The History of the Native Peoples of the Americas/Mesoamerican Cultures/Appendix A

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Mesoamerican chronology divides the history of Pre-Columbian Mesoamerica into a number of named successive eras or periods, from the earliest evidence of human habitation through to the early Colonial period which followed the Spanish colonization of the Americas.

Period Timespan Important cultures, cities
Summary of the Chronology and Cultures of Mesoamerica
Paleo-Indian 10,000–3500 BCE Honduras, Guatemala, Belize, obsidian and pyrite points, Iztapan,
Archaic 3500–1800 BCE Agricultural settlements, Tehuacán
Preclassic (Formative) 2000 BCE–250 CE Unknown culture in La Blanca and Ujuxte, Monte Alto culture, Mokaya culture
Early Preclassic 2000 BCE–1000 CE Olmec area: San Lorenzo; Central Mexico: Chalcatzingo; Valley of Oaxaca: San José Mogote. The Maya area: Nakbe, Cerros
Middle Preclassic 1000 BCE–400 CE Olmec area: La Venta, Tres Zapotes; Zoque area: Chiapa de Corzo; Maya area: El Mirador, Izapa, Lamanai, Xunantunich, Naj Tunich, Takalik Abaj, Kaminaljuyú, Uaxactun; Valley of Oaxaca: Monte Albán, Dainzú
Late Preclassic 400 BCE–200 CE Maya area: Uaxactun, Tikal, Edzná, Cival, San Bartolo, Altar de Sacrificios, Piedras Negras, Ceibal, Rio Azul; Central Mexico: Teotihuacan; Gulf Coast: Epi-Olmec culture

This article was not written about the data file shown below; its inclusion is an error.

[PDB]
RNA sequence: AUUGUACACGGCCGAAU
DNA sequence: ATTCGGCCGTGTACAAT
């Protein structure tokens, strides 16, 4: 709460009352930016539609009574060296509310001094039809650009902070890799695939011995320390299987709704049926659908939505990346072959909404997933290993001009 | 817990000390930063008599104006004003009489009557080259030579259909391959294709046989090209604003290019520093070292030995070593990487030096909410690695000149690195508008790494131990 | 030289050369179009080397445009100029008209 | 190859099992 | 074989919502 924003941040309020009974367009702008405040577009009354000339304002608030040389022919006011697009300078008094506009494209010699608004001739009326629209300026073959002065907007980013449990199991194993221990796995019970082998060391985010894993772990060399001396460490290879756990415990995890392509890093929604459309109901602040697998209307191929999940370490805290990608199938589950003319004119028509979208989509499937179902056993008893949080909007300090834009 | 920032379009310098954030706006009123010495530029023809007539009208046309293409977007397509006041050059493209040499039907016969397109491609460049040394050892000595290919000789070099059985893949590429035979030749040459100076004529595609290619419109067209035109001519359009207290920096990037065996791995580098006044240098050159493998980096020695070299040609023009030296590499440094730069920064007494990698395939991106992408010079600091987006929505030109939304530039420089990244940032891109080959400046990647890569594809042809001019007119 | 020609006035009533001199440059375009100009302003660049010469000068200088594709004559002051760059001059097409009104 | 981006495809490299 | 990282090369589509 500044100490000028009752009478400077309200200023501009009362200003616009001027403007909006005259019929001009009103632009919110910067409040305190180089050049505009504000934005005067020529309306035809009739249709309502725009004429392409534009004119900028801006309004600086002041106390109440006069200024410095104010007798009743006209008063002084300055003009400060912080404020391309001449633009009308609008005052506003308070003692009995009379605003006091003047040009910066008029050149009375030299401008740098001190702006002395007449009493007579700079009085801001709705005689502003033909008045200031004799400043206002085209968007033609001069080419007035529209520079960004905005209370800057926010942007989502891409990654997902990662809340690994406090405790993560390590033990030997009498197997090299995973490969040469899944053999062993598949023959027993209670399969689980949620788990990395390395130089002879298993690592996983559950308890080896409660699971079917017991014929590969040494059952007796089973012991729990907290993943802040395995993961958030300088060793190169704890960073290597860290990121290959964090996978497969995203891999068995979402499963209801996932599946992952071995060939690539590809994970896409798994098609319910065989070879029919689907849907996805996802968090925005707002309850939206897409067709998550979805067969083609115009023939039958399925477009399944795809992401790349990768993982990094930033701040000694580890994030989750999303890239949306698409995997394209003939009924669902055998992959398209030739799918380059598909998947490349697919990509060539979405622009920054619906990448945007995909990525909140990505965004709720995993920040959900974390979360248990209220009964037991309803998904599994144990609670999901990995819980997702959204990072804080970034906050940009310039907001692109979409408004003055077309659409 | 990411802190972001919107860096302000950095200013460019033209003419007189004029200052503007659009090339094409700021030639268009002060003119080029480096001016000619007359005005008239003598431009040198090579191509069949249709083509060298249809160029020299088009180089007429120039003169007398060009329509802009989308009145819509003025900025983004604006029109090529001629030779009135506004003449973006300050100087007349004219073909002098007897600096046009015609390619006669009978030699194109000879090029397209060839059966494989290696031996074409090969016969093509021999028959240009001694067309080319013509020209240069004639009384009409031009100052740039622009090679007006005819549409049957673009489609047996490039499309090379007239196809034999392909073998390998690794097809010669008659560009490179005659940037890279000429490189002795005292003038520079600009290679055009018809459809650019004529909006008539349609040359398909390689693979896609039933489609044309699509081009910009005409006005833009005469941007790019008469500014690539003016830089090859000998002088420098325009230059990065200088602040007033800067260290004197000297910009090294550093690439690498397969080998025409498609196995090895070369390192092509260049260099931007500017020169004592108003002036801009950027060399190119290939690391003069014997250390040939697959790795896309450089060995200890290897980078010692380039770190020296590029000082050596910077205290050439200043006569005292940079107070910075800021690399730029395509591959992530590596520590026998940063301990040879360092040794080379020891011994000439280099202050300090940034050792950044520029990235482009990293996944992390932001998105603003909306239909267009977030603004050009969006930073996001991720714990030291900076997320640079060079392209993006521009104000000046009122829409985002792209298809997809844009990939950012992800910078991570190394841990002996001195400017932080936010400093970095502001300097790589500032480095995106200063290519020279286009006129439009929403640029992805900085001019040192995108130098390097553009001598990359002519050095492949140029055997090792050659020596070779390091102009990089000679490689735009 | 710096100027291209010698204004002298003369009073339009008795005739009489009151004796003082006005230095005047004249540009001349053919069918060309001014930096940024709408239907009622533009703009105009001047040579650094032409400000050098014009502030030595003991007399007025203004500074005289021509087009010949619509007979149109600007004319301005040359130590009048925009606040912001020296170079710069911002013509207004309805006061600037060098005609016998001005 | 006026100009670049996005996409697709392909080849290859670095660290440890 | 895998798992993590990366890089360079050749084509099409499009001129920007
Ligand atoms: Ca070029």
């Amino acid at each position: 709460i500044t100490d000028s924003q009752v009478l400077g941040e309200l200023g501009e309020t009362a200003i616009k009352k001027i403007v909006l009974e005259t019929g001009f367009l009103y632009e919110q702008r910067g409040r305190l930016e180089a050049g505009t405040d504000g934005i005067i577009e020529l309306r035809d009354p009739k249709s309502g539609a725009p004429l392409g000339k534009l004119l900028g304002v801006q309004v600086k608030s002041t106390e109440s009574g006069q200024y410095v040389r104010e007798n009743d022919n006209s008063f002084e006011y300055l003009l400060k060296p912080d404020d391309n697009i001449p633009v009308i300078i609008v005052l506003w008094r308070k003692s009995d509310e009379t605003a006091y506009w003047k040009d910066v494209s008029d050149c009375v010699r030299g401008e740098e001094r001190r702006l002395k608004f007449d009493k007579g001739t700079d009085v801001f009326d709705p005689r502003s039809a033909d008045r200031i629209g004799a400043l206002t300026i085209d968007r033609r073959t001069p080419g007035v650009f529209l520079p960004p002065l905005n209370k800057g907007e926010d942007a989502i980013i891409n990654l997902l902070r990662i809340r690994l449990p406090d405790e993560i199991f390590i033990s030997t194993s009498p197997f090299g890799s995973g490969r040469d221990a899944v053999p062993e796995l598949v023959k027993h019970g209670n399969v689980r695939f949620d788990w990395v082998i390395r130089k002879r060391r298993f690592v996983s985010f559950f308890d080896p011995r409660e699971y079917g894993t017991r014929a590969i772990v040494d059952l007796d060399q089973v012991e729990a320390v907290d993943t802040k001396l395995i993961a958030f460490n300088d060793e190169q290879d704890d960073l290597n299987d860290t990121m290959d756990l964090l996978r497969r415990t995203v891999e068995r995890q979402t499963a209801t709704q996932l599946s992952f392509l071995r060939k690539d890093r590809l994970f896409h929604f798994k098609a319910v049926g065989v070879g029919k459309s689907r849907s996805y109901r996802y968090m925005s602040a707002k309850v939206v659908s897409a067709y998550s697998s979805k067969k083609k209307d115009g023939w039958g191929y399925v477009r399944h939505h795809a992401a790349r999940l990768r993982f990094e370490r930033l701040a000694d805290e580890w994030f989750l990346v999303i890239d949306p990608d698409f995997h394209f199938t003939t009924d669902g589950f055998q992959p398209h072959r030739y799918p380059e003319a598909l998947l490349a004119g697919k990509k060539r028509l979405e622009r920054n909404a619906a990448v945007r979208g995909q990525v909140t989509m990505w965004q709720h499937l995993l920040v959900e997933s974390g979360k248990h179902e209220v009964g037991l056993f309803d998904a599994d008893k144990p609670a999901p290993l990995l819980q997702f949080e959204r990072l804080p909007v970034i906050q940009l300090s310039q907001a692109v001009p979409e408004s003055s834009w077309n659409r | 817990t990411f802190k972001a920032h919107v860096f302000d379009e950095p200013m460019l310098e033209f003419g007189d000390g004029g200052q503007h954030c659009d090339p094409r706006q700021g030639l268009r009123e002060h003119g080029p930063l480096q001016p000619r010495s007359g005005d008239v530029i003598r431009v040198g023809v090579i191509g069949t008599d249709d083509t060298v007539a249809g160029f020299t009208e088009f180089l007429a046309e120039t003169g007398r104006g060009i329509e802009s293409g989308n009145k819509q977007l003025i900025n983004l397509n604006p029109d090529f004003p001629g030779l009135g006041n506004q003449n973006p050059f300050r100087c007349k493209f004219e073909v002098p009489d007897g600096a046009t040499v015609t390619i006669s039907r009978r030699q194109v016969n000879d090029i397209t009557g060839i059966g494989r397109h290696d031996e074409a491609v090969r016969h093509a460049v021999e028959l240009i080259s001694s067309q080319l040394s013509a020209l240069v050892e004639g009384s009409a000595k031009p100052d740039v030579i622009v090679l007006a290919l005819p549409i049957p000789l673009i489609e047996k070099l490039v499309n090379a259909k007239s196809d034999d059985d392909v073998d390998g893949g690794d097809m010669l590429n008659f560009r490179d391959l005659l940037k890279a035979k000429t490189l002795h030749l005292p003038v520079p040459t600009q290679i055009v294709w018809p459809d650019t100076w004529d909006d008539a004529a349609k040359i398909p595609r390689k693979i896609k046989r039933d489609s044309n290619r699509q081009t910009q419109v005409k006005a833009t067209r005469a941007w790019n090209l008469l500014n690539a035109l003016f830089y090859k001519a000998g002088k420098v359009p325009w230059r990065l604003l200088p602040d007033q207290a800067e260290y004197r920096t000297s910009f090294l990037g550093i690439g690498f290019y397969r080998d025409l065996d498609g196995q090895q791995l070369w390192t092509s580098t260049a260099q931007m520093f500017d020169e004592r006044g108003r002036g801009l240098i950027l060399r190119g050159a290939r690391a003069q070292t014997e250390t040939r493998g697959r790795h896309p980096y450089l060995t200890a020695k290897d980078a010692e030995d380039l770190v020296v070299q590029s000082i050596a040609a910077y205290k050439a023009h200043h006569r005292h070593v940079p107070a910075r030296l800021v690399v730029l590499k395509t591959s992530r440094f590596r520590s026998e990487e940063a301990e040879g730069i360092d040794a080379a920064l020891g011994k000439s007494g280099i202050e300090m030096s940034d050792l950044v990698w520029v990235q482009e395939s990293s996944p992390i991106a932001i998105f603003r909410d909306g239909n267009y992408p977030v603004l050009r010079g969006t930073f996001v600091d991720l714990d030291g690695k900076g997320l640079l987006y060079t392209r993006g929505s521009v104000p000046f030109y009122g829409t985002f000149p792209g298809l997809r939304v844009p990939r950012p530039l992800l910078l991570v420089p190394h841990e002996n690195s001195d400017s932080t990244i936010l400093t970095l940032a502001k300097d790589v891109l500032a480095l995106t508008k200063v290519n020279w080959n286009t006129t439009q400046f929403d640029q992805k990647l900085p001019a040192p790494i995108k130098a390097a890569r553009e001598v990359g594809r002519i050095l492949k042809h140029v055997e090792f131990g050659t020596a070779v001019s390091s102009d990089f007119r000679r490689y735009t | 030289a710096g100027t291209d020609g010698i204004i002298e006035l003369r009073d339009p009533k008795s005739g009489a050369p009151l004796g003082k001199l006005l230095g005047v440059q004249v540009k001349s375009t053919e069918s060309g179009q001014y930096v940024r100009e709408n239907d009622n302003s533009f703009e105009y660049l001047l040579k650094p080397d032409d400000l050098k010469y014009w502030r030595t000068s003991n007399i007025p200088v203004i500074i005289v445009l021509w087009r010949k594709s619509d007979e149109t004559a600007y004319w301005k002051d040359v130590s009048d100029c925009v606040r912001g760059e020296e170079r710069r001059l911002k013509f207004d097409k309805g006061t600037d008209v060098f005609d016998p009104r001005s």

Classic 200–900 Classic Maya Centers, Teotihuacan, Zapotec
Early Classic 200–600 Maya area: Calakmul, Caracol, Chunchucmil, Copán, Naranjo, Palenque, Quiriguá, Tikal, Uaxactun, Yaxha; Teotihuacan apogee; Zapotec apogee; Bajío apogee.
Late Classic 600–900 Maya area: Uxmal, Toniná, Cobá, Waka', Pusilhá, Xultún, Dos Pilas, Cancuen, Aguateca; Central Mexico: Xochicalco, Cacaxtla, Cholula; Gulf Coast: El Tajín and Classic Veracruz culture
Terminal Classic 800–900/1000 Maya area: Puuc sites – Uxmal, Labna, Sayil, Kabah
Postclassic 900–1519 Aztec, Tarascans, Mixtec, Totonac, Pipil, Itzá, Ko'woj, K'iche', Kaqchikel, Poqomam, Mam
Early Postclassic 900–1200 Tula, Mitla, Tulum, Topoxte
Late Postclassic 1200–1519 Tenochtitlan, Cempoala, Tzintzuntzan, Mayapán, Ti'ho, Q'umarkaj, Iximche, Mixco Viejo, Zaculeu
Post Conquest Until 1697 Central Peten: Tayasal, Zacpeten

Overview[edit | edit source]

Paleo-Indian period[edit | edit source]

10,000–3500 BCE

The Paleo-Indian period or era is that which spans from the first signs of human presence in the region, to the establishment of agriculture and other practices (e.g. pottery, permanent settlements) and subsistence techniques characteristic of proto-civilizations. In Mesoamerica, the termination of this phase and its transition into the succeeding Archaic period may generally be reckoned at between 10,000 and 8000 BCE, although this dating is approximate only and different timescales may be used between fields and sub-regions. A period of hunter gatherers.

Archaic Era[edit | edit source]

c. 10,000–1800 BCE

During the Archaic Era agriculture was developed in the region and permanent villages were established. Late in this era, use of pottery and loom weaving became common.

Preclassic Era or Formative Period[edit | edit source]

1800 BCE–200 CE

The Preclassic Era or the Formative Period saw the start of nation-states, as well as, first large scale ceremonial architecture, and the development of cities.

This era was 'Formative' in that many of the key elements of Mesoamerican civilization can be traced back to this period. For instance, early forms of most Mesoamerican rituals, gods and myths are in evidence. Mesoamerican numerals, writing systems and calendrics were developed now and became widespread in the region by 200 CE. Most of the technologies and art forms of later centuries also appeared during the Preclassic.